The surrounding humidity is also a factor, according to scientists at the University of Arizona, as aerosol size can be affected by humidity,in that if the air is drier, then aerosols become smaller faster. If humidity is higher, then aerosols will stay larger for a longer period of time, dropping out faster onto surfaces, leading to high level of viral contamination.

These findings are set out in the Journal of Hospital Infection. See: "COVID-19 and non-traditional mask use: How do various materials compare in reducing the infection risk for mask wearers?"
Face coverings
Face coverings can help us protect each other and reduce the spread of the disease from someone who is suffering from coronavirus, but not showing symptoms. In many countries, people have to wear a face covering on public transport and in shops.This is what’s known as ‘source control’

However, the standard of face coverings isn’t all that high; most don’t fit properly; and people tend to re-use them. Aerosol visualization technology shows how loosely folded facemasks and bandanna-style coverings provide minimal stopping-capability for the smallest aerosolized respiratory droplets.

This means surgical masks are far more effective. However, if there is no other resort, then home-made cloth face masks can offer some protection. These need a minimum of two layers (and preferably three). This is necessary to prevent the dispersal of viral droplets from the nose and mouth.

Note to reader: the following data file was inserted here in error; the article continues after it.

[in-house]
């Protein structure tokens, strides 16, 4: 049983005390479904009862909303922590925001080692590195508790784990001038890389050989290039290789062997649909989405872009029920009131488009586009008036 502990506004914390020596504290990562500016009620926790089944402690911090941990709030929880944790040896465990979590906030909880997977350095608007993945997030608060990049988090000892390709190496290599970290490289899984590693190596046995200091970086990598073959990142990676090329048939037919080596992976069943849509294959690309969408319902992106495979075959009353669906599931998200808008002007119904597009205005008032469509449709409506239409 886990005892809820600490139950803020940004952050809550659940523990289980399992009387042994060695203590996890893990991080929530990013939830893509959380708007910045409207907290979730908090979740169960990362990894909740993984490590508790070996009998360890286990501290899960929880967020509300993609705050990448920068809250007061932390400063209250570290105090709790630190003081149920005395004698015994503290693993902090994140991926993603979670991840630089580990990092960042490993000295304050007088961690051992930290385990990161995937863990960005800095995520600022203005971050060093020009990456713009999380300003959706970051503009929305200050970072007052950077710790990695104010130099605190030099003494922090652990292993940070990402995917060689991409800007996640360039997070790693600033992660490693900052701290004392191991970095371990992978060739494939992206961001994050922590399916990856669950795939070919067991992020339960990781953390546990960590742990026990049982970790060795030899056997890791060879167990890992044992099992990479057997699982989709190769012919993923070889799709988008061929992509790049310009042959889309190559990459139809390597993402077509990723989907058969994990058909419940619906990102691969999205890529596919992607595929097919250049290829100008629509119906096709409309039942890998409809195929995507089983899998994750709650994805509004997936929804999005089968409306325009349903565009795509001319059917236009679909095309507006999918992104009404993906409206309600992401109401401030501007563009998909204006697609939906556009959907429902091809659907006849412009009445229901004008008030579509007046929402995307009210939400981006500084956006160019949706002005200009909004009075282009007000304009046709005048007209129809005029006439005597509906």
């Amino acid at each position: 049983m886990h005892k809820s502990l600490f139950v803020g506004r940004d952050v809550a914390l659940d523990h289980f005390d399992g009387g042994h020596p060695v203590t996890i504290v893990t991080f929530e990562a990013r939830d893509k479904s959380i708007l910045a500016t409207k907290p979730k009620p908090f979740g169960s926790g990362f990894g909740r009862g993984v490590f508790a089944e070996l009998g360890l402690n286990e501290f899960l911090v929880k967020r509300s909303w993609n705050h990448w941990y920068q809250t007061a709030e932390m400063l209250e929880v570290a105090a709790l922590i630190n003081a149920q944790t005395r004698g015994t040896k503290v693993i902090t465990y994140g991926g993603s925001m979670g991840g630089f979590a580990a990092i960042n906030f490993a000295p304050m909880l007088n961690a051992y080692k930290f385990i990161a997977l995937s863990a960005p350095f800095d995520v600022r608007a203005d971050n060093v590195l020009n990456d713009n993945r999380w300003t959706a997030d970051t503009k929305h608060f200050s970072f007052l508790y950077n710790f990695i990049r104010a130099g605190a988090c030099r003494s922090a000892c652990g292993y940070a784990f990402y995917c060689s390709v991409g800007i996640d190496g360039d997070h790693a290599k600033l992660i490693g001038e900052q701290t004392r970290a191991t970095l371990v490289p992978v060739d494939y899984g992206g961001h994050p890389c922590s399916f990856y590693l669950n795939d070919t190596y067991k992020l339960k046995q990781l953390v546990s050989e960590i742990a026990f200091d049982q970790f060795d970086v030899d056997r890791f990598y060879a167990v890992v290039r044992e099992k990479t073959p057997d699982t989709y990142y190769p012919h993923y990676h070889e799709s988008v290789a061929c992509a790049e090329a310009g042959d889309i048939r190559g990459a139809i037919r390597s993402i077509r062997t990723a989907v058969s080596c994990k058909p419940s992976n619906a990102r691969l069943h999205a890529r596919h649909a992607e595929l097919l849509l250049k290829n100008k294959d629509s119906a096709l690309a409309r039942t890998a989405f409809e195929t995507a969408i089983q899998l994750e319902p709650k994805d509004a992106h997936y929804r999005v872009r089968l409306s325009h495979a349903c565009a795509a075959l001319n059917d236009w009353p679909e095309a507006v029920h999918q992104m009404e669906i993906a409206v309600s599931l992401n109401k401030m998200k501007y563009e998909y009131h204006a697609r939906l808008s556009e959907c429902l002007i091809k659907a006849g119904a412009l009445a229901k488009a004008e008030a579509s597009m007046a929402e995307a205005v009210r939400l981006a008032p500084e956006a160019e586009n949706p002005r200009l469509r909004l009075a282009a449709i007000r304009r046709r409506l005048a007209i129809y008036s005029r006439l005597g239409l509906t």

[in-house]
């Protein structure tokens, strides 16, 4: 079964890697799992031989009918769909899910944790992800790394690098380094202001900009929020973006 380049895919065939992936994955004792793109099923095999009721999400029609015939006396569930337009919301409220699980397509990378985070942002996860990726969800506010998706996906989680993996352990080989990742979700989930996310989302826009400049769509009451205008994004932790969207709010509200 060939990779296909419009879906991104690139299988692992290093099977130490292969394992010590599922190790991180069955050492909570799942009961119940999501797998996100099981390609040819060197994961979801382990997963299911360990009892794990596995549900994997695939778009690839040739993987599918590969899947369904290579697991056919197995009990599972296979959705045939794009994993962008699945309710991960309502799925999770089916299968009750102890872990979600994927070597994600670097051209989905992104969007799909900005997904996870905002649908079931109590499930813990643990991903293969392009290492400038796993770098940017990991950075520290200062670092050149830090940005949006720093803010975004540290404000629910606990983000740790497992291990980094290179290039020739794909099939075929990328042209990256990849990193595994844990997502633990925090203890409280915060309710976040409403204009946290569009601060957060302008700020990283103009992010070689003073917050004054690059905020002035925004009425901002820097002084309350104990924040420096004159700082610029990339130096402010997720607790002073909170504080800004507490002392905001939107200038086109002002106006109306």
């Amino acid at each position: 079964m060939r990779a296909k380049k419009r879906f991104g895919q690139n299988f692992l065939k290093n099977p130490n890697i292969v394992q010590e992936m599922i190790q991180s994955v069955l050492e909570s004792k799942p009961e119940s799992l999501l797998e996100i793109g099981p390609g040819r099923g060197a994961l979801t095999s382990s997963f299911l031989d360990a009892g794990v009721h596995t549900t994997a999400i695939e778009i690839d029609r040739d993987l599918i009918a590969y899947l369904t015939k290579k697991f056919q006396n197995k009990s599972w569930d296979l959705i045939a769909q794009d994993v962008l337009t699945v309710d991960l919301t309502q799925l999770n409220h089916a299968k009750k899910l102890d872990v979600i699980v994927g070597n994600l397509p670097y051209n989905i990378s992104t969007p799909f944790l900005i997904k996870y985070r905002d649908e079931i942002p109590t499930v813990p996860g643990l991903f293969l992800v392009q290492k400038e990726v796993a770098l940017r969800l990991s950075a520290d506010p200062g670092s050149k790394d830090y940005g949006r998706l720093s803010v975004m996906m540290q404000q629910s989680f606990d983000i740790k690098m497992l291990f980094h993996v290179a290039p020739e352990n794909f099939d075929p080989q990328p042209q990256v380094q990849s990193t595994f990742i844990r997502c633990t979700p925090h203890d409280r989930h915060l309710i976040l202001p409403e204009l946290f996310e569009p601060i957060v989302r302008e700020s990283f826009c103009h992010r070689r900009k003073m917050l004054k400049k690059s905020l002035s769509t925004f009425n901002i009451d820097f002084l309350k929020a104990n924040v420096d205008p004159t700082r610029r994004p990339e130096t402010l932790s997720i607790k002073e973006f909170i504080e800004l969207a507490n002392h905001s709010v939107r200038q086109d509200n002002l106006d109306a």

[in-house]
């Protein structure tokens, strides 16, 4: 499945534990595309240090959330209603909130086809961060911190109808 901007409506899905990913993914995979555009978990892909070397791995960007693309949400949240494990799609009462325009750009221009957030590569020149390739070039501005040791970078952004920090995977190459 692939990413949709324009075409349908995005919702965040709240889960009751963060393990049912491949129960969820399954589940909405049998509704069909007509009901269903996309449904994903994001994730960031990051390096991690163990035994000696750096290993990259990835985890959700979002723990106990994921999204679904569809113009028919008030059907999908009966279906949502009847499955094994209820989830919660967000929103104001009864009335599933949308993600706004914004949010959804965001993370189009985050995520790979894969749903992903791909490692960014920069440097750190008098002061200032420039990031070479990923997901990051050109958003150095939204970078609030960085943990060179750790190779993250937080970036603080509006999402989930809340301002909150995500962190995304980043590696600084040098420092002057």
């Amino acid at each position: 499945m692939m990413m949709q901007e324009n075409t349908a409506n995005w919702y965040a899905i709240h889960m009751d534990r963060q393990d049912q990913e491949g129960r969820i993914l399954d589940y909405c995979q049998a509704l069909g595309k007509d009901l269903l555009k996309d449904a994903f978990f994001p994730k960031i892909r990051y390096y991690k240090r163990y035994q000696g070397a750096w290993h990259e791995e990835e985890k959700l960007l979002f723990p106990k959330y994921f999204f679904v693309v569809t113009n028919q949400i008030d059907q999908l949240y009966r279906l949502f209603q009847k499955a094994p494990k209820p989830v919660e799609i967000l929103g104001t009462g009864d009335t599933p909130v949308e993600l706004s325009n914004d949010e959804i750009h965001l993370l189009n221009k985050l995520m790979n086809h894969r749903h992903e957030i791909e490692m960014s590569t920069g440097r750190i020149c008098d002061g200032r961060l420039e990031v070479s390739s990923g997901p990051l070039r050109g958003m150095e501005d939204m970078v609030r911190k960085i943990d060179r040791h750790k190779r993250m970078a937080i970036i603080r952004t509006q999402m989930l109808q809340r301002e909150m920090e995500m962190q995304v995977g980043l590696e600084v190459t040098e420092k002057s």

The effectiveness of multi-layers with home-spun masks is outlined in a paper published in the journal Thorax, titled "ace coverings and mask to minimise droplet dispersion and aerosolisation: a video case study."
With the use of multi-layers, a separate research study finds that a combination of cotton with natural silk or chiffon can effectively filter out aerosol particles. This is presented in ACS Nano ("Aerosol Filtration Efficiency of Common Fabrics Used in Respiratory Cloth Masks").
Overall summary
The consensus of the science is where face masks are worn both in the home (particularly by the person showing symptoms) and outside the home in situations where meeting others is likely (for example, when shopping), masks do have an impact on transmission with a relatively small impact on a person's lifestyle. Evidence from mathematical models shows that routine facemask use by 50 percent or more of the population will reduce COVID-19 spread to an R-number less than 1.0, flattening future disease waves and allowing less-stringent lockdowns. The reproduction or 'R' number relates to the number of people an infected individual passes the virus onto. This needs to stay below 1.0 for the pandemic to slow.
It remains that face masks are the last line of defense. It still remains that do be safe, stay away; if you need to go, keep two meters apart from other people; and keep washing or sanitizing your hands.

Posted by Dr. Tim Sandle, Pharmaceutical Microbiology Resources (

1 comment:

  1. Very interesting article and associated links Tim, thanks for posting.